Work on a century-old railroad right-of-way in Los Angeles is chugging right along. With Phase I of the Exposition Light Rail Transit Line well underway—and due for completion by the end of 2010—the line will follow an 8.6-mile route from downtown to Culver City.
The University of Southern California’s station is nearly complete in Exposition Park. Pylons for an overpass are rising on either side of La Brea Avenue, tracks are welded in Culver City, and the line’s undulating sun-shield canopies should start shimmering above stations starting in May. Although beleaguered by community groups seeking changes, the Expo Line remains on track.
The $2-billion-plus project, which is managed by the Exposition Construction Authority (a state agency only partially funded by LA’s transit authority), was given a boost by Measure R. The half-cent county sales tax passed by voters last fall will provide needed funds during Phase II—expansion to Santa Monica—and has lent an overall sense of confidence to the project.
“Before Measure R, there was always the possibility that, due to lack of funding, Phase II could be delayed," said Roland Genick, lead designer for the project's urban design and architecture. "But now it looks like it might get accelerated, and final design might start earlier.” On May 18, an industry review allowed potential design-build teams to begin viewing procurement documents for Phase II. The companies involved in station architecture, urban design, and engineering during Phase I include Gruen Associates, Parsons, and Miyamoto International.
The Expo Line has a unified design, meaning all stations adhere to the same basic system, with slight customization at each station during the fabrication and installation phase. One detail that designers hope riders will notice is the patterns of tiny perforations in the sun shields: dot-matrix photographs from the neighborhood, which will be shadowed on the ground. The stations will also be transformed significantly at night, thanks to illumination from within the rain shelters. Artists have been selected for each station, adding another layer of local reference.
In addition to the stations themselves, a flurry of development has cropped up along the Phase I transit corridor. Culver City has purchased a triangle of land next to the new Robertson-Venice station, where a mixed-use development with commercial space, a potential boutique hotel, and residential units has been proposed by developers Urban Partners with architects Moule & Polyzoides.
Further east near the La Cienega station, Eric Owen Moss has unveiled a concept for a 200,000-square-foot residential tower developed by Samitaur Construct. Surrounding the Crenshaw station, the Community Redevelopment Agency has completed a vision plan with Urban Studio that will bring pedestrian improvements, bicycle facilities, and a comprehensive landscape plan by ah’bé landscape architects to Crenshaw Street.
Not everyone is happy. As development spikes along the route, grassroots groups like Citizens’ Campaign to Fix the Expo Rail Line and Neighbors For Smart Rail have mobilized, specifically to prevent at-grade crossings in neighborhoods, which they believe will increase accidents, traffic, noise, and glare. The groups have also claimed that residents in lower-income neighborhoods are not receiving the same safety measures as wealthier Westside residents.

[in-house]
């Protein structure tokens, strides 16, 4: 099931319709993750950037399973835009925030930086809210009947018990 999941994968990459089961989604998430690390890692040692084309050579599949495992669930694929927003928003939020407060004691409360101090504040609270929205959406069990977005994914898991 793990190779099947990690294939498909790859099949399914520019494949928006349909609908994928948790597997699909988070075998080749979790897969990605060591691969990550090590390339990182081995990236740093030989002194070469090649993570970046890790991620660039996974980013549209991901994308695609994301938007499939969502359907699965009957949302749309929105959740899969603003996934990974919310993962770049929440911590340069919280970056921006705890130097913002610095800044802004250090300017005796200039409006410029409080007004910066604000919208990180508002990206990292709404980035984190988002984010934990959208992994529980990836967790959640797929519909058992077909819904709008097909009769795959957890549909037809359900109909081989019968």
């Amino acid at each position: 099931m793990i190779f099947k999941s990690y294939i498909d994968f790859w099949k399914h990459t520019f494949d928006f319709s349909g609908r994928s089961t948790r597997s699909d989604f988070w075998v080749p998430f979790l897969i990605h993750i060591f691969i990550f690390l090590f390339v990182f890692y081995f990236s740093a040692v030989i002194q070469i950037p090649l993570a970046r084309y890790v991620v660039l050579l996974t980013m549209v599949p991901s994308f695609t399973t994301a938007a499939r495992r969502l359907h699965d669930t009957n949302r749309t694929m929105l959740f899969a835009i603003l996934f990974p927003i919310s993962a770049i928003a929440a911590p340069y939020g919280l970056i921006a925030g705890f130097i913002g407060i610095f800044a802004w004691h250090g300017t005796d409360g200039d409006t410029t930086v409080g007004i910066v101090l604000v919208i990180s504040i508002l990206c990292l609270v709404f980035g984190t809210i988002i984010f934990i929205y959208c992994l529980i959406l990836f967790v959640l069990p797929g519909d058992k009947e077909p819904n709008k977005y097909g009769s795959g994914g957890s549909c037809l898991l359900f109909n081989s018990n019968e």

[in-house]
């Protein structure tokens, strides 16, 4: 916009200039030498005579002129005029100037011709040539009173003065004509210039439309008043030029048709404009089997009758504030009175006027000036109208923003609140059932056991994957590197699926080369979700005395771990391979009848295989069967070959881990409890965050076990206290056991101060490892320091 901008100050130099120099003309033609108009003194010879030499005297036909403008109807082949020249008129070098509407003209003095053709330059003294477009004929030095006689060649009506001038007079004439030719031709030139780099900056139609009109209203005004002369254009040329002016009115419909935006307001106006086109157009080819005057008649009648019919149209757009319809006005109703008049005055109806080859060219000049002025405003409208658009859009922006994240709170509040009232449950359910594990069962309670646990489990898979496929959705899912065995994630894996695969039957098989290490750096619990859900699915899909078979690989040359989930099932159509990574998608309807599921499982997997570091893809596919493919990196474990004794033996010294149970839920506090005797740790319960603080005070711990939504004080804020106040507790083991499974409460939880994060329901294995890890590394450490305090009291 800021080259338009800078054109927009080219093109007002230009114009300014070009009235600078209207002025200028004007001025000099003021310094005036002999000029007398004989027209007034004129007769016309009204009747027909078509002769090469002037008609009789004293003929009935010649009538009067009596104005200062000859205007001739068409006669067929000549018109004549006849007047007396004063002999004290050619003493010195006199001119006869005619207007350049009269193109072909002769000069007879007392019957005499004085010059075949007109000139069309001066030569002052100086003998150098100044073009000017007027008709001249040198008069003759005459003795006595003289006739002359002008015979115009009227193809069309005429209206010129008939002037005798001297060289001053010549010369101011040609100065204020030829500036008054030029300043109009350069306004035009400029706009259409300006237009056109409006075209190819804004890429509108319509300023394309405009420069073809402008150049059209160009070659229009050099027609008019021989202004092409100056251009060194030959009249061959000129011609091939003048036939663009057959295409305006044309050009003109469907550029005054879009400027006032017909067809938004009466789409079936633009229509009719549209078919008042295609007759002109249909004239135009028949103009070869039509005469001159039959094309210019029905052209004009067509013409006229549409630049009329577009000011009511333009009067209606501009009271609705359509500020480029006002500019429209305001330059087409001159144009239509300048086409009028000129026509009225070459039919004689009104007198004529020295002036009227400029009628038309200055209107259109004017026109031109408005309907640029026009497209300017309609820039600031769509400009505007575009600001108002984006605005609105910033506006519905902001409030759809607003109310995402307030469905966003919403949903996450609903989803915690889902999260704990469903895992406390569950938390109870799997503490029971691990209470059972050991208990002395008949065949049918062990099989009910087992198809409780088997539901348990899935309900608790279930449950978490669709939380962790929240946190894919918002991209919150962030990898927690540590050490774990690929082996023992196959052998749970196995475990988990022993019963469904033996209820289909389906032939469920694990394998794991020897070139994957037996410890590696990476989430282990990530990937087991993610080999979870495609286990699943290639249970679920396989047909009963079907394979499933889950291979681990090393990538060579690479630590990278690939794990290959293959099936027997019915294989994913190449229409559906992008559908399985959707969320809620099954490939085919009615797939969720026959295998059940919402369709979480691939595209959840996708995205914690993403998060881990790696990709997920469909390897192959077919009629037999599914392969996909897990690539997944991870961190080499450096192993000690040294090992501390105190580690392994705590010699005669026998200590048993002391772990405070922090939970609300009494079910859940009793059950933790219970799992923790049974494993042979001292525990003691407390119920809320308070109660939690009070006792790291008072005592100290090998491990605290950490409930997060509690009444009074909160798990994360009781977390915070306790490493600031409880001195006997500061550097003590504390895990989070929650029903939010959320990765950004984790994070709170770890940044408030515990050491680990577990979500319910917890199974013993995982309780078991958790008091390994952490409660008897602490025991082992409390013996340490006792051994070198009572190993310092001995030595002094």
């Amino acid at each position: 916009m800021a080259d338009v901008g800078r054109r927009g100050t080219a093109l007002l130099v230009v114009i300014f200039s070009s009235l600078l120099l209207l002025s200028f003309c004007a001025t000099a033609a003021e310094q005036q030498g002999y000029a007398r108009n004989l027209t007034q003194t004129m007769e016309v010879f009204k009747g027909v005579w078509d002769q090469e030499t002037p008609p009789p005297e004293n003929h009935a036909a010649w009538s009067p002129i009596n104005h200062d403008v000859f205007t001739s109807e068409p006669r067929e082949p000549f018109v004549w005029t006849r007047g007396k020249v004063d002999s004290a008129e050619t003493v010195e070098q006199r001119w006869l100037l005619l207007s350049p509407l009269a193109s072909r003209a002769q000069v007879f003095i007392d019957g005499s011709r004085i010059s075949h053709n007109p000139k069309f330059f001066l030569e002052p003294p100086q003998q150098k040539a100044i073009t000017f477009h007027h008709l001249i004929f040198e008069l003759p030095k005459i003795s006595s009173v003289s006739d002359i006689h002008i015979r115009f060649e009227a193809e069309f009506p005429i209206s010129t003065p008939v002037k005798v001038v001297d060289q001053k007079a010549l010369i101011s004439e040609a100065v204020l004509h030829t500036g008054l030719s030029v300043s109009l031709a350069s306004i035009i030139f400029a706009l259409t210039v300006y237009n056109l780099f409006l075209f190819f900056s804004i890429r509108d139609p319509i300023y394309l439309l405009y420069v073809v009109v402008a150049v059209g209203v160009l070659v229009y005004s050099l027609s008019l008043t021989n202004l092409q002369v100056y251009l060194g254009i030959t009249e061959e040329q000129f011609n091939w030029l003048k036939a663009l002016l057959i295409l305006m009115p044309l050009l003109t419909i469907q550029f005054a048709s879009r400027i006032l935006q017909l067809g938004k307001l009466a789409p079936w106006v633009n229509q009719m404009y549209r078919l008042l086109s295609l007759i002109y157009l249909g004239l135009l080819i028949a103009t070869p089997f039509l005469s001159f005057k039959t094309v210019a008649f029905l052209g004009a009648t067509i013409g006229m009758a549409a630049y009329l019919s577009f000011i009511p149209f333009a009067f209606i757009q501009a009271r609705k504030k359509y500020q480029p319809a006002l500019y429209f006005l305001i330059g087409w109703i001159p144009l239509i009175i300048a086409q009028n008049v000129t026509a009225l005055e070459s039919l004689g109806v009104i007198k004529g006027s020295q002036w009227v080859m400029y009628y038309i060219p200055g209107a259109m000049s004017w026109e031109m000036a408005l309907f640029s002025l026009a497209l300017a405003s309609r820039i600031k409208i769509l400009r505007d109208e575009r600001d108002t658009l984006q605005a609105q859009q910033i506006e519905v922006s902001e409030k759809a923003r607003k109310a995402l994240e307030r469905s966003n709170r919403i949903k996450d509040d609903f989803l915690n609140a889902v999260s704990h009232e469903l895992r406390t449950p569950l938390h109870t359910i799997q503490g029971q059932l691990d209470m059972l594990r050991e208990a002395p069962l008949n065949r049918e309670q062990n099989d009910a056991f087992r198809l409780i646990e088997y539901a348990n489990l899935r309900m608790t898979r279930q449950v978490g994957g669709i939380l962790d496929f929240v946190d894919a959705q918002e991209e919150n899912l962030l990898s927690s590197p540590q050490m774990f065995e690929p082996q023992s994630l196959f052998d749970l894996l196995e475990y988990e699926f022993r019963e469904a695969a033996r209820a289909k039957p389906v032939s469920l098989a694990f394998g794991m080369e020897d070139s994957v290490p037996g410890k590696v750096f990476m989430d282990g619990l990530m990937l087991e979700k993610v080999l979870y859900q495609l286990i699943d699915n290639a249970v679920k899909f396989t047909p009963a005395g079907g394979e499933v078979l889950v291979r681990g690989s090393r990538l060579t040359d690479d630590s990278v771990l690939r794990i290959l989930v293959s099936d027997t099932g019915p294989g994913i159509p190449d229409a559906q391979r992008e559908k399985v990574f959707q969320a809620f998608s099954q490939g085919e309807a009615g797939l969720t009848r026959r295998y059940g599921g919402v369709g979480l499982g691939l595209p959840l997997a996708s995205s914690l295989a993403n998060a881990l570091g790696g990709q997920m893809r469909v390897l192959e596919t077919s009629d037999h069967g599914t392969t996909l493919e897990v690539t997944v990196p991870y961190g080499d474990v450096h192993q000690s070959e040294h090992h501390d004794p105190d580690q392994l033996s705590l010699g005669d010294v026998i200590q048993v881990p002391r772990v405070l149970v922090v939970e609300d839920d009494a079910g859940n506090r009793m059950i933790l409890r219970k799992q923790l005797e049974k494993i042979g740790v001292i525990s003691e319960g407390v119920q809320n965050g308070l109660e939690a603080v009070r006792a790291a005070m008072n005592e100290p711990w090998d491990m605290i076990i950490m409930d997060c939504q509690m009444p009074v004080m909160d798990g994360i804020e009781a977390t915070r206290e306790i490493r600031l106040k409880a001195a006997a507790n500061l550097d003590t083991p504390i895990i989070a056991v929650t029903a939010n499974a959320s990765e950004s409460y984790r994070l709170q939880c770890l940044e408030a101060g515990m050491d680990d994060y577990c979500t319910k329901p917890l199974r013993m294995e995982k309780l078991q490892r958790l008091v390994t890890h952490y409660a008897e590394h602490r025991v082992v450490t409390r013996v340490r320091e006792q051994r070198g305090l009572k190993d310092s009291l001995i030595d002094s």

The Citizens’ Campaign focused their efforts on the Exposition Boulevard-Farmdale Avenue crossing, which was deemed too close to Dorsey High School, whose students would have to cross the at-grade alignment. After a February ruling that deemed the crossing unsafe, Expo began work on a new proposal to include a pedestrian bridge and a likely permanent closing of Farmdale. An Environmental Impact Review will be available for public comment this summer, and major changes could delay the opening for a year.
On April 2, Expo announced the preferred alignment for the project’s Phase II to Santa Monica, exiting Culver City on the existing Exposition right-of-way through a corner of Cheviot Hills to the art complex at Bergamot Station and continuing along Colorado Avenue in Santa Monica, ending just blocks from the Pacific. Although the route is not confirmed, it already has its own set of issues. Some residents in Cheviot Hills rallied unsuccessfully for a new alignment down Sepulveda that avoided their neighborhood completely.
Further west, Santa Monica residents are up in arms about a potential Verizon facility recommended as a maintenance yard (it has not yet been purchased, but Expo is in negotiations). Groups were so incensed about the yard butting up against one of the city’s lowest-income neighborhoods that they put forth a proposal to use the ancient maintenance yard at Bergamot Station instead, striking fear into the local art community.
“The Bergamot takeover is a non-issue—it has never been considered as the site—but with the right design and input from residents, a maintenance facility with a park or mixed-use buffer could actually be an asset to the neighborhood,” said Genick. “We are heading into a new city and one that, while very supportive, is pretty opinionated,” he added.
As the Expo Line continues to travel west (Phase II could be operating by 2014 if construction begins next year as planned), it will be serving more affluent residents, meaning riders who will demand more from their transit system. “You need a solution for the majority, and good design can solve a lot of problems," said Genick, who welcomes the challenges. "Developing designs that are cognizant of the community concerns will result in the communities being invested in the project, and it will be a better project for it.”